Considering buying a second home in your dream vacation spot? A recent study by Marketwatch.com has ranked the top 10 best places to buy a vacation home, with Kissimmee, Fla., Cape Cod, Mass., and the Poconos Mountains of Pennsylvania claiming the top three spots. Whether or not your ideal destination finds itself in the top ten list, here are a few considerations to take before you decide to buy a vacation home.
Rentals and Profit
If you plan to rent your vacation home when you’re not using it, remember that vacation rentals require a lot of maintenance, since they must be managed similarly to hotels. “They’re providing anywhere from maid services, to laundry services, to front desk services… so you’re seeing a much higher charge for management,” says Frank Kowalski, regional vice president for the National Association of Realtors.
High management fees will shrink the net profit, says Arleen Hardenstein, who serves as the president of the Monterrey County Association of Realtors in California.
If you plan to use the property for investment purposes, consider a location where there is year-round vacation traffic, which will yield higher profits, says Ken Liddy, managing broker at Stowe Realty in Vermont.
Of course, if it’s purely a vacation home you’re seeking, then choose a location that suits your personal desires.
One area that can trip up vacation homebuyers is tax policy. “People need to realize that a vacation rental has a different set of rules as to how it’s treated for taxation purposes,” Kowalski says.
Your property may be taxed differently depending on whether it is used for investment or for vacation.
Those who designate a vacation property as an investment may not reside in it more than 14 days per year, as mandated by federal income tax law. “Once they exceed 14 days, then it no longer qualifies as a rental property,” which means that the property may not qualify for certain tax deductions such as depreciation and real estate taxes, Kowalski says.
Rules and regulations differ, so make sure to research the market where you are looking to buy. The local Chamber of Commerce can be a good resource, as are websites such as Realtor.com, Zillow.com and trulia.com.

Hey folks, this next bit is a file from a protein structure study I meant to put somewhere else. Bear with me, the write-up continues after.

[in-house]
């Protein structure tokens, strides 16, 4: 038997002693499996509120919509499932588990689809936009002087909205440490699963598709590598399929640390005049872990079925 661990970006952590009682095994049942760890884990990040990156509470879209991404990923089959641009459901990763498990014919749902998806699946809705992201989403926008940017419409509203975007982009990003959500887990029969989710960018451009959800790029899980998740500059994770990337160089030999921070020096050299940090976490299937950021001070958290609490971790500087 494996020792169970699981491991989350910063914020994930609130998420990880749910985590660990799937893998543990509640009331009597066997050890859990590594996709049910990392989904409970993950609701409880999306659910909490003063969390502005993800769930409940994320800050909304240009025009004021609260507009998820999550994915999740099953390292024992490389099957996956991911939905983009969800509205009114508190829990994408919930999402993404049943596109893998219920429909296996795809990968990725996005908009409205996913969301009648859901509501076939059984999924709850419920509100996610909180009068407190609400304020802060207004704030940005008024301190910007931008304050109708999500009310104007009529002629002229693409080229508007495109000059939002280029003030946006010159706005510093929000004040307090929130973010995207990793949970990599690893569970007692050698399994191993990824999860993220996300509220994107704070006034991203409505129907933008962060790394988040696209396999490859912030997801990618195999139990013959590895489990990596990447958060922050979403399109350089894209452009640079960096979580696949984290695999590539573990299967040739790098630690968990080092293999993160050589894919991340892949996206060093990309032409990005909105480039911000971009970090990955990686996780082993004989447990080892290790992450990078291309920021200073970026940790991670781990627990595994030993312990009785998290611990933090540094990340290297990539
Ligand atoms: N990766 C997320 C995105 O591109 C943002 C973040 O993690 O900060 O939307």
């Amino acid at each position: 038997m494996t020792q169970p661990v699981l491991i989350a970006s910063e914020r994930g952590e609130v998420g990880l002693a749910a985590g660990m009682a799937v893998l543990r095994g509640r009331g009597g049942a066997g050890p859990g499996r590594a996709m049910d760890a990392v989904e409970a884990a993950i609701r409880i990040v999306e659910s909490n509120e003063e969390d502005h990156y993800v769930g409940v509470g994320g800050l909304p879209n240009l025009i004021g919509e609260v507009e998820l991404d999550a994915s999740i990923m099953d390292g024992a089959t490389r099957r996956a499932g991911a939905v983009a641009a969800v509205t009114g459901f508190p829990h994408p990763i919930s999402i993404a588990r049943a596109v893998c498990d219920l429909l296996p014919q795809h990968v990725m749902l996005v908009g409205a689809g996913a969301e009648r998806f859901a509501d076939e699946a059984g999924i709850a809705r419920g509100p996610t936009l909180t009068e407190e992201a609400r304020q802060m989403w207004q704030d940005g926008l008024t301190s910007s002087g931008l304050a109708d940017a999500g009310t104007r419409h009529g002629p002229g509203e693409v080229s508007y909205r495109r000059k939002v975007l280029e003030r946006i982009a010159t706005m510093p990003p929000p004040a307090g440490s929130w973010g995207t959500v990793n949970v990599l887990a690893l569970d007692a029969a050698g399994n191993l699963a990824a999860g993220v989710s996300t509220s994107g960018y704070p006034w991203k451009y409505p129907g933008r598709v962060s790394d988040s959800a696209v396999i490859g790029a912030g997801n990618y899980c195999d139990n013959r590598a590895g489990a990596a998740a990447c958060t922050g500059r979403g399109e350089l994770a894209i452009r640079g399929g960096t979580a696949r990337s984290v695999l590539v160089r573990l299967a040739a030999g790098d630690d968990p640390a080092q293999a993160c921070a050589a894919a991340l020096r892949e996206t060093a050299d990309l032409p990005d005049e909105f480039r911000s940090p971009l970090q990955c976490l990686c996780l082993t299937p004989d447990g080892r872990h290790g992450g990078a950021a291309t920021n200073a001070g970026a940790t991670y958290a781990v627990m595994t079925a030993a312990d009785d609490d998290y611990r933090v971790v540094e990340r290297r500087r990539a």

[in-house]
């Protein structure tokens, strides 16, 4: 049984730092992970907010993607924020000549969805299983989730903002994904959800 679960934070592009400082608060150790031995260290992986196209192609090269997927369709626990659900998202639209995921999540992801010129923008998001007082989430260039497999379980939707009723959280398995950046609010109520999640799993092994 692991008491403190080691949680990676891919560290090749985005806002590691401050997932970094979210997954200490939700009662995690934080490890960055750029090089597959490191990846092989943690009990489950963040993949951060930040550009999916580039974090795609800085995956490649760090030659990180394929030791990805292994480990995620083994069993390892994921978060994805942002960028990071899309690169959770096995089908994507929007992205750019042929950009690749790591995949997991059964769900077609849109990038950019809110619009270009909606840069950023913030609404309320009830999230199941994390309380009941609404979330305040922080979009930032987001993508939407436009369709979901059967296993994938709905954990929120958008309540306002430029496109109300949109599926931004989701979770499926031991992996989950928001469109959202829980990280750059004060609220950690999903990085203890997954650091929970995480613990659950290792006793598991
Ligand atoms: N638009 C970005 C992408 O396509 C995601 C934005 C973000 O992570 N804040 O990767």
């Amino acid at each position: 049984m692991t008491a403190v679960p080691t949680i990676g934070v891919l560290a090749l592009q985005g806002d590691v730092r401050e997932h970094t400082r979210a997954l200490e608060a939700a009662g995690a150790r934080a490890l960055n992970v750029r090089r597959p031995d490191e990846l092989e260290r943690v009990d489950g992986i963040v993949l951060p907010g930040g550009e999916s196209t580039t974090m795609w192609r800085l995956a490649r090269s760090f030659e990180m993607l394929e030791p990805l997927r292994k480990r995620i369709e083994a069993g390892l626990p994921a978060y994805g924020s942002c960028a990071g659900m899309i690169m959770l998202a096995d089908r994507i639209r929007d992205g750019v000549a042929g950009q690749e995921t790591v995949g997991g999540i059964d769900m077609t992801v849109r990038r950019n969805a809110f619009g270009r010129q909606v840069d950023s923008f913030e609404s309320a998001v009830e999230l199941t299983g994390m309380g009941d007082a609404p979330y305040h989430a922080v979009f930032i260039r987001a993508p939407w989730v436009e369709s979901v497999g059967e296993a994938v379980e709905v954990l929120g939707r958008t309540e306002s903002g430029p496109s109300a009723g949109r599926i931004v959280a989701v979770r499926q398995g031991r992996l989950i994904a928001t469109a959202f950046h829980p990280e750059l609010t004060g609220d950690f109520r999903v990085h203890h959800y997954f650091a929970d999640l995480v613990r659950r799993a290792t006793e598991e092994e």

Familiarize yourself with local ordinances regarding short-term rentals, as some areas will not allow rentals shorter than 30 days, Hardenstein says.
“It’s important for people to understand where they’re buying, what’s surrounding them and what the advantages are of buying in that particular neighborhood,” Hardenstein says.
Experts recommend working with a real estate agent and property manager that is knowledgeable in your market area of interest, as well as in dealing with vacation and second homes.
Liddy, a real estate agent in Stowe, Vt., says he commonly sees vacationers fall in love with a location and decide to buy a property without taking the time to consider their options.
Homebuyers should weigh the pros and cons of the location and consider similar markets so the decision is not made in haste or based on an emotional reaction to happy vacation memories.
Another issue is the size of the home. If buyers plan to invite friends and family to spend time in the vacation home, they should consider one with multiple bedrooms and bathrooms, as well as ample off-street parking, Hardenstein says.
When choosing a location, don’t overlook travel expenses to and from the home, Kowalski adds. If the destination requires a flight, travel costs could increase exponentially over the years.